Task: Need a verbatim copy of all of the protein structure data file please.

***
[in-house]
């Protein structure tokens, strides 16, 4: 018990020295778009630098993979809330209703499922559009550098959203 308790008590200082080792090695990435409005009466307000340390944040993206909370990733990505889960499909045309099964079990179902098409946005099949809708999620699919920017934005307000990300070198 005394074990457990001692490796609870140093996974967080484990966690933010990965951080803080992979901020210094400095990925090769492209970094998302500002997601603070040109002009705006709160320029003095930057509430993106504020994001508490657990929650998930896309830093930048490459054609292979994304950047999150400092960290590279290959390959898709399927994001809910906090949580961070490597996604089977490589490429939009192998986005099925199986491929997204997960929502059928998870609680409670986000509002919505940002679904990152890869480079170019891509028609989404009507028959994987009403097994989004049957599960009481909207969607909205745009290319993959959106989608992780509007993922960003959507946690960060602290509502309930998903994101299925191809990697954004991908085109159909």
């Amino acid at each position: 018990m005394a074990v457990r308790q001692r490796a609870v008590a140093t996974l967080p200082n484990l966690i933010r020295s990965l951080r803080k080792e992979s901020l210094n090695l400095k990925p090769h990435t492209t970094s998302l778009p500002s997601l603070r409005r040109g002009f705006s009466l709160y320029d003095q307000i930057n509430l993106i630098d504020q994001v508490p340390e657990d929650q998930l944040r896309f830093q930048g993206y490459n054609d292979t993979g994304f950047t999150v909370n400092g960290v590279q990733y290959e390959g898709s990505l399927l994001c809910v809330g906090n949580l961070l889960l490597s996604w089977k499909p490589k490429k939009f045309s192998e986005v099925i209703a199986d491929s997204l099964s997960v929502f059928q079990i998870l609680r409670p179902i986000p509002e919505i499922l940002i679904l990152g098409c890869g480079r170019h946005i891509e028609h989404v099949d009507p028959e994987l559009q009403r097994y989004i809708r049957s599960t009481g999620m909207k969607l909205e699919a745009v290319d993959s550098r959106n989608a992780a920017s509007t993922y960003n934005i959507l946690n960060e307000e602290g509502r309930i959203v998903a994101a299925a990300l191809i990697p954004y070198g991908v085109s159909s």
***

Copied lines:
[in-house]
């Protein structure tokens, strides 16, 4: 018990020295778009630098993979809330209703499922559009550098959203 308790008590200082080792090695990435409005009466307000340390944040993206909370990733990505889960499909045309099964079990179902098409946005099949809708999620699919920017934005307000990300070198 005394074990457990001692490796609870140093996974967080484990966690933010990965951080803080992979901020210094400095990925090769492209970094998302500002997601603070040109002009705006709160320029003095930057509430993106504020994001508490657990929650998930896309830093930048490459054609292979994304950047999150400092960290590279290959390959898709399927994001809910906090949580961070490597996604089977490589490429939009192998986005099925199986491929997204997960929502059928998870609680409670986000509002919505940002679904990152890869480079170019891509028609989404009507028959994987009403097994989004049957599960009481909207969607909205745009290319993959959106989608992780509007993922960003959507946690960060602290509502309930998903994101299925191809990697954004991908085109159909």
């Amino acid at each position: 018990m005394a074990v457990r308790q001692r490796a609870v008590a140093t996974l967080p200082n484990l966690i933010r020295s990965l951080r803080k080792e992979s901020l210094n090695l400095k990925p090769h990435t492209t970094s998302l778009p500002s997601l603070r409005r040109g002009f705006s009466l709160y320029d003095q307000i930057n509430l993106i630098d504020q994001v508490p340390e657990d929650q998930l944040r896309f830093q930048g993206y490459n054609d292979t993979g994304f950047t999150v909370n400092g960290v590279q990733y290959e390959g898709s990505l399927l994001c809910v809330g906090n949580l961070l889960l490597s996604w089977k499909p490589k490429k939009f045309s192998e986005v099925i209703a199986d491929s997204l099964s997960v929502f059928q079990i998870l609680r409670p179902i986000p509002e919505i499922l940002i679904l990152g098409c890869g480079r170019h946005i891509e028609h989404v099949d009507p028959e994987l559009q009403r097994y989004i809708r049957s599960t009481g999620m909207k969607l909205e699919a745009v290319d993959s550098r959106n989608a992780a920017s509007t993922y960003n934005i959507l946690n960060e307000e602290g509502r309930i959203v998903a994101a299925a990300l191809i990697p954004y070198g991908v085109s159909s």